SAP Acquisition of Sybase Continues in-Memory Database Push

SAP continues its in-memory database technology push with its plans to acquire Sybase.

SAP's $5.8 billion deal to acquire Sybase shows the company is doubling down on in-memory database technologies.

The Sybase acquisition continues SAP's push for in-memory database solutions, the use of which Forrester Research predicts will grow in the next four years to the point where roughly a third of enterprises will be using in-memory databases to support mission-critical applications.

"SAP has the in-memory [and] caching at the application [and] middleware tier, while Sybase recently made available their database in-memory solution," Forrester Research analyst Noel Yuhanna said. "In-memory matters...because often there is latency involved in data access, especially tied to disk I/O that causes slower response times. ... Having the data in cache [or] in memory can dramatically improve performance by 10 times, even 50 times, so we definitely see more enterprises looking for such a solution."

SAP co-founder Hasso Plattner discussed the company's interest in in-memory technology here in a video interview with himself. SAP has already delivered columnar in-memory database technology to market via its Business Warehouse Accelerator hardware-based acceleration engine, while Sybase has also delivered in-memory database technology for its ASE (Adaptive Server Enterprise) database with the release of Version 15.5 earlier this year, noted Matt Aslett, an analyst with The 451 Group.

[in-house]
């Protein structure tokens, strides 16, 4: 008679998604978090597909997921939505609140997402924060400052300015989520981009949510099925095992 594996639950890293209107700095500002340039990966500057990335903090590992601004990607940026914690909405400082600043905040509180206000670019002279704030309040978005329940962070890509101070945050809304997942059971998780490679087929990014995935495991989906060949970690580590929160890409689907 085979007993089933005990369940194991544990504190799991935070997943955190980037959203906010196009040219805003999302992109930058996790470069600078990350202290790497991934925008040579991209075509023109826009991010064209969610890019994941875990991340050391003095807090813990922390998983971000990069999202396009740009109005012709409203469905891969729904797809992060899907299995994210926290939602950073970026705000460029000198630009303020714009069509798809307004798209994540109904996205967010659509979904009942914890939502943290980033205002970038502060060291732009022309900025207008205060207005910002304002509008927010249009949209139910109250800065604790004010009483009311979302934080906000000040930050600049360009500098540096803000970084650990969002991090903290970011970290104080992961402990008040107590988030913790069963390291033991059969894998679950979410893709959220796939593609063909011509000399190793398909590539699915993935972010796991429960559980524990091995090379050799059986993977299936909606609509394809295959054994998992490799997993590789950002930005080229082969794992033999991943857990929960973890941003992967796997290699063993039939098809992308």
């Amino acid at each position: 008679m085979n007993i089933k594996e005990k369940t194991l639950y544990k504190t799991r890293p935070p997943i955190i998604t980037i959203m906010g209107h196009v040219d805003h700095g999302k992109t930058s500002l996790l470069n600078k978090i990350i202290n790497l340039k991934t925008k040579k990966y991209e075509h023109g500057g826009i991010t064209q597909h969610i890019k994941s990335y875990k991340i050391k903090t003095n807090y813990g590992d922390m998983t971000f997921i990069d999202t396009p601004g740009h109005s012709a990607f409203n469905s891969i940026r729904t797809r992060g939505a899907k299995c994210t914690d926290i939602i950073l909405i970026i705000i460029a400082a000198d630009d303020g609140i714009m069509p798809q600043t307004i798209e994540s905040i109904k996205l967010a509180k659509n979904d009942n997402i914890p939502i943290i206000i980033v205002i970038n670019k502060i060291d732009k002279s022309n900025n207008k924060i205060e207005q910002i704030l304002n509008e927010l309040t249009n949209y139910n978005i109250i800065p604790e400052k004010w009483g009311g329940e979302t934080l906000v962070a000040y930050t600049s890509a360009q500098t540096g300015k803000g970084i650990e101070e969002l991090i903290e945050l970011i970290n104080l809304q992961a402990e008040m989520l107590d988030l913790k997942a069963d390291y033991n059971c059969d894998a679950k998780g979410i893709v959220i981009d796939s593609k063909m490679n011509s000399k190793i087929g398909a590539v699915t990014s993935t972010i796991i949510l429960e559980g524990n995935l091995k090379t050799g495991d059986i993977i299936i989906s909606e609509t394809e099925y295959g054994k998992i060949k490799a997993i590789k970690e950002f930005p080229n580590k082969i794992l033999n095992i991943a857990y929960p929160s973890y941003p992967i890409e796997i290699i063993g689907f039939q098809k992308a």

With Sybase on board, SAP "effectively delivered" on Plattner's vision of in-memory databases for analytical and transaction processing-albeit with two different products, Aslett said.

"At this stage it appears that SAP's in-memory functionality will quickly be applied to the IQ analytic database while ASE will retain its own in-memory database features," he explained. "Over time, we expect R&D to focus on delivering column-based in-memory database technology for both operational and analytic workloads."

If the companies strike the right notes with integration, the deal with Sybase has the potential to put pressure on the industry's major database vendors, Yuhanna said. But that doesn't mean SAP will be able to turn the database market completely on its side in terms of market share.

"The Sybase acquisition definitely puts some pressure on Oracle and Microsoft SQL Server, but the impact will not be seen at least for the next two to three years, since there is work to be done by SAP to integrate with Sybase," Yuhanna said. "We believe that it will take SAP anywhere between six [and] eight months to do the Sybase-SAP ERP application integration. While we do envision that SAP will offer a tighter and more optimized integration with Sybase database in the years to come, we don't see Sybase [becoming] a major threat to Oracle or SQL Server in the area of non-SAP applications any time soon."